Saturday 8th May 2021 14.30
Sheffield & Hallamshire League Cup Group Stages
Denaby Main JFC 2 Dodworth Miners Welfare 5 HT: 1-3
2,65 : 8,16,20,66
from Tickhill Square
Denaby’s ground is a jewel that might not have registered on some people’s radar, on account of its county league status. However, it has a rich history, and aside from the lack of floodlights, could be mistaken for a step 3-6 ground.
Football has been played at Tickhill Square since 1912; it was the home of former club Denaby United, est. 1895, folded 2002. At their height, United won the Northern Counties East League with help from former Sheffield Wednesday favourites Imre Varadi and Mel Sterland. Previously, in 1927, they reached the 1st round of the FA Cup and had a crowd of 5,200 agasint Southport. They reached the FA Cup 1st round again in 1932 where they lost 1-0 to Carlisle at Brunton Park. Alas, in 2001, the local miners welfare trust told them that it was their last season playing at Tickhill Square, and the club folded.
In 2011 Denaby United re-formed and played in the Doncaster & District League on a site in Conisbrough, later progressing to the Sheffield & Hallamshire League. Denaby Main, meanwhile were founded in 2012, and they play at United’s old ground at Tickhill Square, which kind of begs the questions of why they’re allowed to play there and United aren’t?
Denaby Main is a village built on the outskirts of Doncaster by the Denaby Main Colliery Company, to house the workers and families of the business and was called Denaby Main Colliery Village. To distinguish it from the old village of Denaby this was renamed Old Denaby and over time the Colliery Village suffix was dropped from Denaby Main. The coal was mined from 1863 until 1968.
Access to the ground is through an estate, but it backs on to allotments and a farm.
As you enter the ground there is a large ew looking red brick clubhouse and changing rooms. This sits next to a stand with a few rows of old looking seats. Opposite this used to be a charming ornate pitched roof stand, that in recent years was replaced by smart albeit less charming one, a 50 seater called the Whitehead Stand.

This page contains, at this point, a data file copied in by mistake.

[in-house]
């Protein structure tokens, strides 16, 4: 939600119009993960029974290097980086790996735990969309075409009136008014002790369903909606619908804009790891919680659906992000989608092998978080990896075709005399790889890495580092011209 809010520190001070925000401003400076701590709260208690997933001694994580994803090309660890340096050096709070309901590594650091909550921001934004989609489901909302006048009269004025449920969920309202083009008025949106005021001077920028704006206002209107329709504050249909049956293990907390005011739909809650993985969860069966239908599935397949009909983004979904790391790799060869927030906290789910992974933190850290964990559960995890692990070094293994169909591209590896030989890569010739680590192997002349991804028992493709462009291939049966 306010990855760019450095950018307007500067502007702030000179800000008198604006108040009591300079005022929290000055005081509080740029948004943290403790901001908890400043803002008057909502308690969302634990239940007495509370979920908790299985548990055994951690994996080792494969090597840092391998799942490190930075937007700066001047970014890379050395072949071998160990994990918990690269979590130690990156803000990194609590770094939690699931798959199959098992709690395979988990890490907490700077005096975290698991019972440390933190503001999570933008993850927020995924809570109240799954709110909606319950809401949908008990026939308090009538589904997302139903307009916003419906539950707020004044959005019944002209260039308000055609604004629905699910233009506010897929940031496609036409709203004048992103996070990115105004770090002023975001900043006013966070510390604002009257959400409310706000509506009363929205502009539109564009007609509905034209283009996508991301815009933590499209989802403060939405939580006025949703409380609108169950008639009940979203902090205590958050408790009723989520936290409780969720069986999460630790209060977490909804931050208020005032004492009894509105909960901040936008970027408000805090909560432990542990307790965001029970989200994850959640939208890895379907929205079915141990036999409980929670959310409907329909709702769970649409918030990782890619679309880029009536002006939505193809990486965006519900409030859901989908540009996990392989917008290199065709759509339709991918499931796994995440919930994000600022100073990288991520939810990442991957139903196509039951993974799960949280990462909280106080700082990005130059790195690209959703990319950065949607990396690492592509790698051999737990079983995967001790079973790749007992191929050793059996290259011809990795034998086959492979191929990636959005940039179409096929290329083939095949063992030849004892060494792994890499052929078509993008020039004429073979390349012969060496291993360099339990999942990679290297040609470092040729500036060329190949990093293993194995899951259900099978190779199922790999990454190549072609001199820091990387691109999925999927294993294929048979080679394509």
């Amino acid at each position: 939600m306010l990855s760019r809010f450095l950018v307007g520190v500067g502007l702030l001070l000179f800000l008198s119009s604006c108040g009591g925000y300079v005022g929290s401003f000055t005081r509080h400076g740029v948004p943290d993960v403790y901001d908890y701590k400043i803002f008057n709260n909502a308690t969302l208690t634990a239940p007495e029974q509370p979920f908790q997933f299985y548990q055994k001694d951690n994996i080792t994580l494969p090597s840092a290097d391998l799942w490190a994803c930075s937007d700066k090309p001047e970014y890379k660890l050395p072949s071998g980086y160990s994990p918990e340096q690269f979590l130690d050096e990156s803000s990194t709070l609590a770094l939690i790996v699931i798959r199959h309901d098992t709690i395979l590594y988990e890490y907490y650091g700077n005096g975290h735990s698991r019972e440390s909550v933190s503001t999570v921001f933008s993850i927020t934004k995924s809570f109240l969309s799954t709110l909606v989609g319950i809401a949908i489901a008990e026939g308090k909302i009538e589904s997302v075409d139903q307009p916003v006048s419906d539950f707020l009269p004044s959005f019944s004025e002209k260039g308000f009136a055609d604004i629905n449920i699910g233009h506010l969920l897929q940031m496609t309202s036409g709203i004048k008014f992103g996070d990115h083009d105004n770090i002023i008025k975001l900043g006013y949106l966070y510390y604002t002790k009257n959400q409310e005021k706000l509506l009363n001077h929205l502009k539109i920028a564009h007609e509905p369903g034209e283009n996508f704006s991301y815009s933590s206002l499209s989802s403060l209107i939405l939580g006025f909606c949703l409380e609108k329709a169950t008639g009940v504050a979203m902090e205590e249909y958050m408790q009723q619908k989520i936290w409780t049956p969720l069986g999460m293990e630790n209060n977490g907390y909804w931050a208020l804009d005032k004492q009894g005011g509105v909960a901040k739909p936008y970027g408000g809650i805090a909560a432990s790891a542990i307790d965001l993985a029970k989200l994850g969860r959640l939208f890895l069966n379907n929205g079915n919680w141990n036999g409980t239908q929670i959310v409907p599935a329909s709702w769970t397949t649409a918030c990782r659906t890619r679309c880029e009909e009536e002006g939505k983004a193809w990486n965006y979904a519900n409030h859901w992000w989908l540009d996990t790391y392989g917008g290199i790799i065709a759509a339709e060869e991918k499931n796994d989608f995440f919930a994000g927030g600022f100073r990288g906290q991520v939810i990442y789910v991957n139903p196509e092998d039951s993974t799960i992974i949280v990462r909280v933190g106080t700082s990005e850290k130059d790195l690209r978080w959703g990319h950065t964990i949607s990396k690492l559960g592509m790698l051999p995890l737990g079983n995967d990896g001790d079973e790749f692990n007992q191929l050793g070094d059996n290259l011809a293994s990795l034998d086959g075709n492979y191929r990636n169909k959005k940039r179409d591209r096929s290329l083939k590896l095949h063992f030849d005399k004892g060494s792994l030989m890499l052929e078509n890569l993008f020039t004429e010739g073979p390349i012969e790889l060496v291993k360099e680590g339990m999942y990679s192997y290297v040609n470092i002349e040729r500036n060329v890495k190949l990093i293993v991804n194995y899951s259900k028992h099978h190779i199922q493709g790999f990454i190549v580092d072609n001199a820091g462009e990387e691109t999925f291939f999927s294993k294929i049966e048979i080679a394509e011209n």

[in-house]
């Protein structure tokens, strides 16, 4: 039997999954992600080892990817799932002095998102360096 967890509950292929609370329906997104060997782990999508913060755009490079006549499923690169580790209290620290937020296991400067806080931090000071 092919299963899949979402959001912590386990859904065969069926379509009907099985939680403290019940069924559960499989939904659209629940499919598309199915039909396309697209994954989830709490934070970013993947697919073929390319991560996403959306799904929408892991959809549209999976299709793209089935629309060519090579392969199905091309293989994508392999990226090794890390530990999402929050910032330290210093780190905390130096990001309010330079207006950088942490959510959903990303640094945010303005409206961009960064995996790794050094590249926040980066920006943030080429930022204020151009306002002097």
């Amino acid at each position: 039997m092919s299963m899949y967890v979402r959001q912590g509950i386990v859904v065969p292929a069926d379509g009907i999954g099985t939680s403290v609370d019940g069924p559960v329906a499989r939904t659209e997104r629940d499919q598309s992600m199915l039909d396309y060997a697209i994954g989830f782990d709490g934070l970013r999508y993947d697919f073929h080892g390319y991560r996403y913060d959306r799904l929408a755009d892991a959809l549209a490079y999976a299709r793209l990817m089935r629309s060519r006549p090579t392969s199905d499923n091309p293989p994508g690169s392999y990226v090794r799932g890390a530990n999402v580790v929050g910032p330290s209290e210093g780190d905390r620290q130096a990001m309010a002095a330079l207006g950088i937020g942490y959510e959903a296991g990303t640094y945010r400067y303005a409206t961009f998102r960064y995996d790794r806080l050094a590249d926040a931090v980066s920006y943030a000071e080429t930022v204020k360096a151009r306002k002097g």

The game today was a group stage match in the League Cup. Denaby play in Division One of the Sheffield and Hallamshire League and they were drawn with Dodworth Miners Welfare, who were top of the Premier before the covid end to proceedings and Oughtibridge War Memorial FC who were fifth in the top flight. As an aside the village of Oughtibridge, to the north of Sheffield can be pronounced in four different ways – Oo, Ow, Aw and Oh-tibridge. The fourth team, Dronfield, dropped out. Denaby, whose full name is Denaby Main Junior Football Club, needed a win today to have any chance of reaching the quarter finals, having already lost to both other clubs.
They certainly started the right way, opening the scoring almost immediately with a brilliantly taken goal after a defence-cutting through ball.
This proved to be a false dawn as Dodworth powered in a header off a corner after just 8 minutes and then hit a perfect lob after 16. Four minutes later it was 1-3 as Dodworth showed their superior class. It was 4-1 halfway through the second half before Denaby got one back through a well taken strike.
This precipitated a most unusual scene in British football, certainly at this level. No, it wasn’t St Pauli or FC Copenhagen, but nevertheless a flare was set off by the Denaby Ultras, a band of around a dozen eager youths supporting their local club.
However, just a minute after this, Dodworth scored with the best strike of the game; a right footed strike from the corner of the box in to the far top corner. This was a high quality venue for football and so much land to potentially improve the facilities and make it fit for higher level football.
One thought on “Denaby Main”
Denaby United didn’t fold they were evicted from the ground by Denaby & Cadeby MW for political reasons and went into hibernation. They reformed in 2011 and play in Conisbrough. Many Denaby folk will no longer step onto the Tickhill Square ground or patronise the welfare.